Friday, May 9, 2008

Parrot, Forgotten Bird

If you need to do client-side programming in web browsers, you have to learn JavaScript. Google's App Engine requires Python (at least for the moment). To benefit from the encyclopedic CPAN, you need to know Perl. Wikipedia relies on PHP, the Rails framework is written in Ruby.

Those, among many others, are dynamic languages: agile and well-suited for rapid development. Such language diversity is a good thing to have.

What is not so great is that you are forced to use different languages in different environments. We already suffer from information overload - and many times we can't afford to ignore the latest fads. The duplication and wasted time involved are simply too much.

Ideally, we should be able to stick to our preferred language in a project. Having to remember the details of several languages, and context-switch between them, is an unwelcome distraction. Also, the choice of a language shouldn't become a restriction later on.

Those are problems that could be solved by Parrot, at least in theory. Parrot is a language agnostic virtual machine, especially designed for dynamic languages. This is in contrast to the Java VM, which can be quite unforgiving to non-static languages, as I am led to believe.

Beautiful plumage

Decoupling the language from the VM makes a lot of sense. Systems can embed the VM and be amazingly flexible, programmers can use their language of choice and have a plethora of libraries available, language designers can focus on the language proper and use the nice compiler tools provided.

Pushing up the daisies

Despite all those advantages, I see almost no mention of Parrot outside its community. I wonder why. The project has been long in coming, but so were other successful Free Software projects. Perhaps people think its goals aren't technically feasible? The NIH syndrome, language chauvinism?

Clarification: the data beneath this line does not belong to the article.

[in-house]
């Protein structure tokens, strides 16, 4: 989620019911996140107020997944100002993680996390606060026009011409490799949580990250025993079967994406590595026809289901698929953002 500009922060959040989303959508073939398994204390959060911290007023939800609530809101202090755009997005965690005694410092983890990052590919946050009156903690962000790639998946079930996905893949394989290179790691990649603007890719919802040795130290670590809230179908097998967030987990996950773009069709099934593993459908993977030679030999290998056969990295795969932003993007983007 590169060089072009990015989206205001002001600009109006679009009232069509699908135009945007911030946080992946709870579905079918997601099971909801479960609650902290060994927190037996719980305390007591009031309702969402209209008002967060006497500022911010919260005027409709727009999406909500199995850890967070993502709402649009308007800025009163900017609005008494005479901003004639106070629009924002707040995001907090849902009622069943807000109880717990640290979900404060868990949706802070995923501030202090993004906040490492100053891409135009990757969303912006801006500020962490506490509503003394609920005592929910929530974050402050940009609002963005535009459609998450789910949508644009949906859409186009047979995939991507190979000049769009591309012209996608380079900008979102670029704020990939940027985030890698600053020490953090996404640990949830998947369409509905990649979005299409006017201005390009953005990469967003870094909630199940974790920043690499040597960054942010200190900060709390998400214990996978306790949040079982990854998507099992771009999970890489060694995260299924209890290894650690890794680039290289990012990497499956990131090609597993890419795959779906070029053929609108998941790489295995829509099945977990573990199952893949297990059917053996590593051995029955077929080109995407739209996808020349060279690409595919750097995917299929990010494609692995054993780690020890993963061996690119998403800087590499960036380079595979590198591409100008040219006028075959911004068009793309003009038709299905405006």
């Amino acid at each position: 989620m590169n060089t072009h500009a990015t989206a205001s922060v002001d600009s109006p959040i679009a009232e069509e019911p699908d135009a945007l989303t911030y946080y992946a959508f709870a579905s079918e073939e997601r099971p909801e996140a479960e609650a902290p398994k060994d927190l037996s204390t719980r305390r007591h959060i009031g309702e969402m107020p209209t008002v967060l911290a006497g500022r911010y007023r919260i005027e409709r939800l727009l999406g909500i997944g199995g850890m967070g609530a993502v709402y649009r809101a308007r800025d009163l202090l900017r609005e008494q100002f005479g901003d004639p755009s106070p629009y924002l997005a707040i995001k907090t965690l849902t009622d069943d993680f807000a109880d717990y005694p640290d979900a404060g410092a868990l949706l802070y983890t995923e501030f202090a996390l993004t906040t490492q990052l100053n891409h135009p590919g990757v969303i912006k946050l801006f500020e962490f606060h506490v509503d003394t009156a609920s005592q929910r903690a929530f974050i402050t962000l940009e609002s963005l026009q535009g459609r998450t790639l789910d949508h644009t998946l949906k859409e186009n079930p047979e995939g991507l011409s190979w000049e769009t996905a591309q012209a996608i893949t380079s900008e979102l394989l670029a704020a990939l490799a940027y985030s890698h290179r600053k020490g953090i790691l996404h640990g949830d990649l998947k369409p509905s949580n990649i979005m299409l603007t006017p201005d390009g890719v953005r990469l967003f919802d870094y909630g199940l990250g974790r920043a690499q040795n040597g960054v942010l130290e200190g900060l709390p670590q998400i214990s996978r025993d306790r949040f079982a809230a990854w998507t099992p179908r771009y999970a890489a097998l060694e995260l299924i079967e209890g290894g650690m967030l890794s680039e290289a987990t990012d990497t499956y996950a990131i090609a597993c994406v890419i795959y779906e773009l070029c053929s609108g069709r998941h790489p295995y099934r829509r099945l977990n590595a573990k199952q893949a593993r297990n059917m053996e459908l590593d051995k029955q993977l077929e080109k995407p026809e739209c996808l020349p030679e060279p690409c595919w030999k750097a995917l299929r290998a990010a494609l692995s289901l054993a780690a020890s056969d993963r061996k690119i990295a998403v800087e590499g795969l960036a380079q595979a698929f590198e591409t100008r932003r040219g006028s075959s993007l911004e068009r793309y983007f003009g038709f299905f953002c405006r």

Does it talk?

Parrot and Perl 6 development seem to be gaining steam, and perhaps we shall see alpha releases by the year's end.

What could it bring in the future? Anything scriptable (eg browsers) using the same stable, optimized VM. A further push against proprietary formats (Flash, Silverlight et al). World peace? :-)

Anyway, here's hoping that Parrot becomes hugely successful.

Saturday, May 3, 2008

Halting Taboo

There are limits people are comfortable with. No one would suggest that you could go faster than light, or that ignoring the second law of thermodynamics may be a good idea.

Unfortunately, when it comes to problems a computer can't solve, undecidability can prove to be a misunderstood, if not downright unpopular, limit.

For instance, it is impossible to write a program that receives an arbitrary program as input and determines if it stops in a finite amount of time. This is known as the Halting Problem; in the 1930's Alan Turing proved that it isn't decidable. [1]

If you can't programatically decide if a program stops, automated tests can't prove that it has no bugs. Surprisingly, say it aloud,

You can't prove that a program is correct.

and the conversation can turn sour. "Of course it can be done, you test every state, even if it takes months or years. We are talking about real machines!"

How do you know if a program isn't stuck in an infinite loop? Besides, even if the number of states is finite, it can be huge. Testing every possible state is not feasible.

"Ok, but you're forgetting about formal methods."

Formal methods are applied to individual algorithms, written in pseudo-code. The running program is a different beast. I think it is no coincidence that Knuth once said:

Beware of bugs in the above code; I have only proved it correct, not tried it.

Software is hard. There are lots of descriptions of things going wrong. It is not like catastrophic failures are unheard of. Why the state of denial?


[1] Incidentally, Turing used a diagonalization argument to construct his proof by contradiction. This technique was previously used by Cantor to show that the set of the Reals is uncountable (there are many different infinites). Gödel used it to prove his famous incompleteness theorem.